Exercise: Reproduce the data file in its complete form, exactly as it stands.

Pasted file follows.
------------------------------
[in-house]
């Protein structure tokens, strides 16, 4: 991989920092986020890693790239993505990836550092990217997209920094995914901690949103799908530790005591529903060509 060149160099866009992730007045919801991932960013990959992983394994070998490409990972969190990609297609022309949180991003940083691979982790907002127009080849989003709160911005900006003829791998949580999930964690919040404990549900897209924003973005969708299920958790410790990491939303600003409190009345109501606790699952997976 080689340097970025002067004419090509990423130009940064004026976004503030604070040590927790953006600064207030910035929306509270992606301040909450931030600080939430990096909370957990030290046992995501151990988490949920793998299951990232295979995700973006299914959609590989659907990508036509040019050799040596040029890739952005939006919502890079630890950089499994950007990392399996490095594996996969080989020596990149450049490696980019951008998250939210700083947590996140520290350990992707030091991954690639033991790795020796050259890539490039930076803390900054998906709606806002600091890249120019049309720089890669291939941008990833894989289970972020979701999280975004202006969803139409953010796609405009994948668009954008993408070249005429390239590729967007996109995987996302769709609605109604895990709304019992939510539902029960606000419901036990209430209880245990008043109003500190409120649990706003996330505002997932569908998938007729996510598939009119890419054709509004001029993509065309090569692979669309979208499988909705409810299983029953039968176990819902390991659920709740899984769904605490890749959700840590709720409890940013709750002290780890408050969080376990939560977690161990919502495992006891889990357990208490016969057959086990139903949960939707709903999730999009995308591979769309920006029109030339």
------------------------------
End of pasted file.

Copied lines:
[in-house]
């Protein structure tokens, strides 16, 4: 991989920092986020890693790239993505990836550092990217997209920094995914901690949103799908530790005591529903060509 060149160099866009992730007045919801991932960013990959992983394994070998490409990972969190990609297609022309949180991003940083691979982790907002127009080849989003709160911005900006003829791998949580999930964690919040404990549900897209924003973005969708299920958790410790990491939303600003409190009345109501606790699952997976 080689340097970025002067004419090509990423130009940064004026976004503030604070040590927790953006600064207030910035929306509270992606301040909450931030600080939430990096909370957990030290046992995501151990988490949920793998299951990232295979995700973006299914959609590989659907990508036509040019050799040596040029890739952005939006919502890079630890950089499994950007990392399996490095594996996969080989020596990149450049490696980019951008998250939210700083947590996140520290350990992707030091991954690639033991790795020796050259890539490039930076803390900054998906709606806002600091890249120019049309720089890669291939941008990833894989289970972020979701999280975004202006969803139409953010796609405009994948668009954008993408070249005429390239590729967007996109995987996302769709609605109604895990709304019992939510539902029960606000419901036990209430209880245990008043109003500190409120649990706003996330505002997932569908998938007729996510598939009119890419054709509004001029993509065309090569692979669309979208499988909705409810299983029953039968176990819902390991659920709740899984769904605490890749959700840590709720409890940013709750002290780890408050969080376990939560977690161990919502495992006891889990357990208490016969057959086990139903949960939707709903999730999009995308591979769309920006029109030339």